I found my way to it, so it's not official or anything. And it's easier than it looks, I just wanted to be thorough. We are just instructing the browser and Tampermonkey (TM) to load the script in our file system, which we'll then edit directly.
Coding to instant updates 👨💻
- Go to Chrome => Extensions and find the TM 'card'. Click details. On the page that opens, allow it access to file URLs:
Save your script file wherever you want in your filesystem. Save the entire thing, including the
==UserScript== header. This works in all desktop OS's, but since I'm using macOS, my path will be:
Now, go to the TM extension's dashboard, open the script in question in its editor, and delete everything except the entire
Add to the header a
@require property pointing to the script's absolute path.
At this point, TM's editor should look something like this:
Update: It seems that using the
file:// URI scheme at the beginning of your path is now required. On windows systems would be:
// @require file://C:\path\to\userscript.user.js
For macOS and *nix, we'll need three slashes in a row:
// @require file:///path/to/userscript.user.js
Execution Contexts 💻 (advanced)
@require (like jQuery or when fragmenting a massive script into smaller pieces for a better experience), don't skip this part.
@require paths can reference
*.user.js or directly
*.js files, and any UserScript-style comment headers in these files have no effect.
From the main script's
==UserScript== header, all
@require files are text-concatenated in the order specified, with a single newline separating each file. This amalgamation runs as one large script. This means any global function or variable in any file will also be global in all your userscript's files, which isn't ideal.
Errors in one file may influence how subsequent files run. Additionally, to enable strict mode on all of your files,
'use strict'; must be the first statement of the first file listed with
@require files run, your main UserScript (the one accessed by TamperMonkey's editor) is run in a separate context. If you want strict mode, you must also enable it here.
Now every time that script matches (
@match) the website you are visiting, TamperMonkey will directly load and run the code straight from the file on disk, pointed by the
I use VSCode (arguably the best multiplatform code editor ever. And free), so that's where I work on the script, but any text editor will do. It should look like this:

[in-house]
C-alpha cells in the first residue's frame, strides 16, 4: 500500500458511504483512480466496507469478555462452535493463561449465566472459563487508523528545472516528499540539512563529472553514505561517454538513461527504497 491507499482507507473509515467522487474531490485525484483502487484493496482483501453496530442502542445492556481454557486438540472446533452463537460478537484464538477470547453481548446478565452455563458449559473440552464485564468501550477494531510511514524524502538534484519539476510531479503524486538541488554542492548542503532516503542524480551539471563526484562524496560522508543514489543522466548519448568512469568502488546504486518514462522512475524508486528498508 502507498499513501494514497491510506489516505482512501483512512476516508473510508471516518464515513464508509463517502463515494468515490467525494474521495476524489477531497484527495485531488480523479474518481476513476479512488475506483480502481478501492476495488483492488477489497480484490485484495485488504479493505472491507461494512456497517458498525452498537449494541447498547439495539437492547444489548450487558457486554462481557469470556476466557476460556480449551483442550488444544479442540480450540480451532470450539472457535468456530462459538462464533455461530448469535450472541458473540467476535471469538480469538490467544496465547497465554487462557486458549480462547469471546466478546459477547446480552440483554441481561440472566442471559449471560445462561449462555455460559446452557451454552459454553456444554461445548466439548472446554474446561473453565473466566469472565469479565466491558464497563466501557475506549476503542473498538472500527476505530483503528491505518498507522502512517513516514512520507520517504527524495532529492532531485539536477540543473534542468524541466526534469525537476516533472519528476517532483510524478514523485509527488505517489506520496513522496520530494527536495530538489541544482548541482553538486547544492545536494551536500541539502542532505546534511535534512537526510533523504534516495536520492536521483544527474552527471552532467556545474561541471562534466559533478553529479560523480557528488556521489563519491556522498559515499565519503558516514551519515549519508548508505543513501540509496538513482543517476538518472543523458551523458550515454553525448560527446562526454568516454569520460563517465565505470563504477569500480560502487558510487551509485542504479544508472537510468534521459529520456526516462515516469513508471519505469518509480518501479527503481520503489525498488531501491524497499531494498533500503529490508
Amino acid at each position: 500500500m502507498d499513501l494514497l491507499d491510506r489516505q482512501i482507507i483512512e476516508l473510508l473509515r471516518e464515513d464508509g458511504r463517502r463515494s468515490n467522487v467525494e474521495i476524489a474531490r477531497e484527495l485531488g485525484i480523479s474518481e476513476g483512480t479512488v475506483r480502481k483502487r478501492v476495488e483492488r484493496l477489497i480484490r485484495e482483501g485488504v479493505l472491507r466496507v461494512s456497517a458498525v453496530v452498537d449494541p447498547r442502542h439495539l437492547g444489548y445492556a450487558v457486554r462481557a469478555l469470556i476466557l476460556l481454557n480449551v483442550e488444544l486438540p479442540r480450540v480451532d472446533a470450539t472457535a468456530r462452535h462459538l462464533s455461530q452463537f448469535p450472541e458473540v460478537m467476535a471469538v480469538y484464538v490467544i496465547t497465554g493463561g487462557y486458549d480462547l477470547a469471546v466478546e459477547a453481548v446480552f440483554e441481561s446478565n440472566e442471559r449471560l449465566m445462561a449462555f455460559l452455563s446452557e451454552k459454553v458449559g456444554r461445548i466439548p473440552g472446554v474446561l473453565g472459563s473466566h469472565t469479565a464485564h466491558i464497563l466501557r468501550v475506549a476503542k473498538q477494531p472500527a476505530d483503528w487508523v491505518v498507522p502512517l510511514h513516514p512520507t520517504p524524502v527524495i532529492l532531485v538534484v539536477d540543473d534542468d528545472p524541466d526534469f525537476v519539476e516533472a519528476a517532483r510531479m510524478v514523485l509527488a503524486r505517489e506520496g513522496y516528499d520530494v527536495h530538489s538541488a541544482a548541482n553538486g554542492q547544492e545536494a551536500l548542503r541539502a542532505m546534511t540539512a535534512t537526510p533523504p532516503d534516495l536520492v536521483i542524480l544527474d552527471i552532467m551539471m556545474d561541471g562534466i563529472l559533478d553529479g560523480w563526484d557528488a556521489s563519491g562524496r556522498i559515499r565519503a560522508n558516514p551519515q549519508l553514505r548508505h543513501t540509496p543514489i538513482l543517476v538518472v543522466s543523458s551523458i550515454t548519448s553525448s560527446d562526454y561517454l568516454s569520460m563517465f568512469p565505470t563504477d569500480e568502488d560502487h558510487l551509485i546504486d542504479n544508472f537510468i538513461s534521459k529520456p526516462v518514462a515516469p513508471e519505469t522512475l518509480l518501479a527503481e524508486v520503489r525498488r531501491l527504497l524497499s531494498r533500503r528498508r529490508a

Notice how TM's editor and your IDE/Editor have the same header.
Every change in the code is saved automatically in VSCode, so if yours doesn't: remember to save. Then you'll have to reload the website to load the changes.
You can easily automate reloading the site on file change using a one-liner from browser-sync's CLI, to mention one tool, and have a great experience.
If you're not using git, you should consider using it with your userscripts, even if you are the sole developer. It will help keep track of your progress, sanely work on different features at the same time, roll back mistakes, and help you automatically release new updates to your users!
And please share all your creations here and here 😄
Working with GitHub or other SCMs
You have to add an
@updateURL tag followed by the URL with the raw file from GitHub or whatever provider you chose. GitHub's example:
Note that a
@version tag is required to make update checks work. The vast majority of users don't need the
@downloadURL tag, so unless your script has a massive follower base, use
TM will check for updates as it's configured from the settings tab:
Externals sets how often the scripts called from your script's
@require are checked to update (jQuery, for example).
You can also "force" an update check:
Using external libraries (like jQuery)
It must be present at least in TM's editor to load it. However, I recommend keeping both headers (the TM's and the file on disk's header) the same to avoid confusion. Simply
@require it like this to use it:
// @require https://cdnjs.cloudflare.com/ajax/libs/jquery/3.4.1/jquery.min.js
Take a look at TM's documentation page, it's very concise, and with a quick read, you'll have a clear picture of what you can do. Happy hacking! 💪